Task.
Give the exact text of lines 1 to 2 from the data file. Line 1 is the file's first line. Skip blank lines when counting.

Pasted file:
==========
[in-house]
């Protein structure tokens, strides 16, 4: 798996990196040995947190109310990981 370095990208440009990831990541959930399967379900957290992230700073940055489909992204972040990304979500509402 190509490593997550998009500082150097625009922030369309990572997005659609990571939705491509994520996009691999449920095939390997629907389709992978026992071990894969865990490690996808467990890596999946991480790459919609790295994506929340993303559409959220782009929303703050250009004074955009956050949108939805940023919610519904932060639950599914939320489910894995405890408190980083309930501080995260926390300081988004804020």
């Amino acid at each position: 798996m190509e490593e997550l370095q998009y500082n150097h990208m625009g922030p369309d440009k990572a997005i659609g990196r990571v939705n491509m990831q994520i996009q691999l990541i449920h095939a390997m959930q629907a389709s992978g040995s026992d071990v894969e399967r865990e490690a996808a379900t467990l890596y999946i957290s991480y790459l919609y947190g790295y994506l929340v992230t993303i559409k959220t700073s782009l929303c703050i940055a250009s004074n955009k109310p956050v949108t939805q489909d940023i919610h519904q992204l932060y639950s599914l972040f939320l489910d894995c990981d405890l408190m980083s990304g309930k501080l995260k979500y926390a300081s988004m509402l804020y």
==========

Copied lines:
[in-house]
């Protein structure tokens, strides 16, 4: 798996990196040995947190109310990981 370095990208440009990831990541959930399967379900957290992230700073940055489909992204972040990304979500509402 190509490593997550998009500082150097625009922030369309990572997005659609990571939705491509994520996009691999449920095939390997629907389709992978026992071990894969865990490690996808467990890596999946991480790459919609790295994506929340993303559409959220782009929303703050250009004074955009956050949108939805940023919610519904932060639950599914939320489910894995405890408190980083309930501080995260926390300081988004804020």